Deficits in facial emotion perception in recently traumatically brain injured adults

G. R. Turner, R. Green, William Forde Thompson

Research output: Contribution to journalMeeting AbstractResearchpeer-review


The impaired ability to recognize emotion in faces (for example, an inability to distinguish a fearful face from an angry face) has significant implications for social and occupational functioning. To date, such impairments have been investigated primarily in neurological populations with focal lesions, but not in traumatic brain injury. In the present study, a group of recently traumatically brain-injured adults (N ¼ 17) were assessed for deficits in facial emotion perception using the Florida Affect Battery-Revised. The group was significantly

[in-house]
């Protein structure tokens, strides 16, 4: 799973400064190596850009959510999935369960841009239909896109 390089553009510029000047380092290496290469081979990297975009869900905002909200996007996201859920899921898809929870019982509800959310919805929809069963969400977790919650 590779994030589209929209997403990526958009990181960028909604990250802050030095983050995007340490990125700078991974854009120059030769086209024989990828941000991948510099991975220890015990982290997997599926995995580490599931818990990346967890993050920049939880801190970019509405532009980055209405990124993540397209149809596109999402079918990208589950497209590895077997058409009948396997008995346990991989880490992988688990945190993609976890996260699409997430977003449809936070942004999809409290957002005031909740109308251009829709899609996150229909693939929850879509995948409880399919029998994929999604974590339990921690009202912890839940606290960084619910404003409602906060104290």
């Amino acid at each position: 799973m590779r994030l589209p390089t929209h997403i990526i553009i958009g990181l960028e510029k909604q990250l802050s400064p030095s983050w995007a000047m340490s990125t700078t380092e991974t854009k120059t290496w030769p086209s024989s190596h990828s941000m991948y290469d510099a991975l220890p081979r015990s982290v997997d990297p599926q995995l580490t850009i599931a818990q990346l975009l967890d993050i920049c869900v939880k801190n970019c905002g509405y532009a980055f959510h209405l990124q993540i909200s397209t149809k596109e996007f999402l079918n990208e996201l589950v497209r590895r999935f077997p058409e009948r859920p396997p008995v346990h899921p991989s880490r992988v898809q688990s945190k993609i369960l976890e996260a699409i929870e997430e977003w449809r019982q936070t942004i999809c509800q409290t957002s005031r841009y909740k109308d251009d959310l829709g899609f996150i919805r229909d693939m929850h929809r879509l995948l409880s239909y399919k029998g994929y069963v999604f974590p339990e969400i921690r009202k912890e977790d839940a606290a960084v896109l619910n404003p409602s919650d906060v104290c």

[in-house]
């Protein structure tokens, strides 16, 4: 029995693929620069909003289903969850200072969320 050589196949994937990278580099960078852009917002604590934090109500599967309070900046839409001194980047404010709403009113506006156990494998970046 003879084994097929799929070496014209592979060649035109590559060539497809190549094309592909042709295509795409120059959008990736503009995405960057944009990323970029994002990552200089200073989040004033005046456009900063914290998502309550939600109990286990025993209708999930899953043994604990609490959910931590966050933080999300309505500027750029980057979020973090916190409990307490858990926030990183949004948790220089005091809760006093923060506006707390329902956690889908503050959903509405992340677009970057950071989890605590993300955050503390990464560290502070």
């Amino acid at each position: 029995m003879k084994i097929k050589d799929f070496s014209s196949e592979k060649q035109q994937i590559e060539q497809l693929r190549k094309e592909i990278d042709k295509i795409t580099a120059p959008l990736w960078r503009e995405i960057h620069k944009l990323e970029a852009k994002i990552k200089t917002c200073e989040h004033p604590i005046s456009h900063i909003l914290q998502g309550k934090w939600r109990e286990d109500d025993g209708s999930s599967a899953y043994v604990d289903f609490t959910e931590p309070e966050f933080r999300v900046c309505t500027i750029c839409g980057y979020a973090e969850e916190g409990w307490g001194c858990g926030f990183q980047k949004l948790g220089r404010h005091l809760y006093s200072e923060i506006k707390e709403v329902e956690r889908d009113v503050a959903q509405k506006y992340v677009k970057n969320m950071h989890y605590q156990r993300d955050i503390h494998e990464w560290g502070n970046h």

impaired on all facial emotion perception tasks relative to a neutral control task, when compared to an age and education matched control group. The present findings have clinical implications; they also provide preliminary evidence for the role of diffuse axonal injury in facial emotion perception.
Original languageEnglish
Pages (from-to)175-177
JournalBrain and Cognition
Issue number2
Publication statusPublished - 2003
Externally publishedYes


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